Sometimes nagging questions pop into my head at night just as I am on the verge of falling asleep. Did I lock the door? Did I put the leftovers in the fridge? Why doesn't Jennifer Aniston have a better movie career?
I can easily answer the first two just by getting out of bed and checking. Or, preferably, asking my husband to get out of bed and check. But that last query—which again consumes me, now that Aniston's latest effort, "We're the Millers," has arrived in theaters—is a doozy. I mean, Meryl Streep might have three shiny doorstoppers all named Oscar, but did she inspire a hairdo? Or single-handedly keep the gossip-rag industry in business with the ongoing soap opera that is her love life? Or so memorably take up the cause against oppressive workplace flair in the underappreciated classic known as "Office Space"?
After much tossing and turning on her behalf, I have concluded Aniston's problem boils down to this: Despite being girl-next-door gorgeous, appealing to both males and females alike and just plain funny, she is her own worst enemy when it comes to choosing projects. The path to big-screen glory is rarely paved with mediocre romantic comedies and the sorts of girlfriend roles that have become her specialty. (At least Aniston tried to mix it up by going all Sundance dowdy and serious—otherwise known as Cher-ing it—as an unhappy Texas store clerk in 2002's "The Good Girl," but her "Friends" fans didn't buy it.) Even when the actress formerly known as Rachel Green has a hit like "Bruce Almighty" or "Horrible Bosses," she is rarely the primary focus. In other words, don't do "Marley & Me" if you don't play either Marley or me.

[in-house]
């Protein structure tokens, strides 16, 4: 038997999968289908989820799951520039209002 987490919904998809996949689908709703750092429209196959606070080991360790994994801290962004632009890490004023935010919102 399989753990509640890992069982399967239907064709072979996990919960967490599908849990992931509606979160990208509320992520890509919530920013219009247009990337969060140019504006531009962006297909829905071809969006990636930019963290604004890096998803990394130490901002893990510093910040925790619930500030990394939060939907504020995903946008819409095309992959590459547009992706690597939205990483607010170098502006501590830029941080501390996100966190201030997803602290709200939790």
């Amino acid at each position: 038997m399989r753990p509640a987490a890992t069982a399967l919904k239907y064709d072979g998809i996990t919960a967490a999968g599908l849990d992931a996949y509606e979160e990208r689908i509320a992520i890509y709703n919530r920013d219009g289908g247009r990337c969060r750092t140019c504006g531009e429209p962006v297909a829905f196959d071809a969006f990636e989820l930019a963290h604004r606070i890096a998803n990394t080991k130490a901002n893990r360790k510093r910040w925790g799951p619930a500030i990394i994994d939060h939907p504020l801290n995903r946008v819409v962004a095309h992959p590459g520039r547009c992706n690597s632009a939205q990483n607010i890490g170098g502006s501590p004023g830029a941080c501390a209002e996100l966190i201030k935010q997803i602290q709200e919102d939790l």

So when something as chuckle-worthy, mildly clever and surprisingly borderline genius at times as "We're the Millers" comes along, even those who are Aniston averse will heave a sigh of relief. For one, it is not a romantic comedy but something more ambitiously high concept—emphasis on high. Now that the legal demonization of marijuana use is slowly eroding, why not a middle-class answer to a stoner comedy that pays homage to "National Lampoon's Vacation" and extolls the virtues of family life?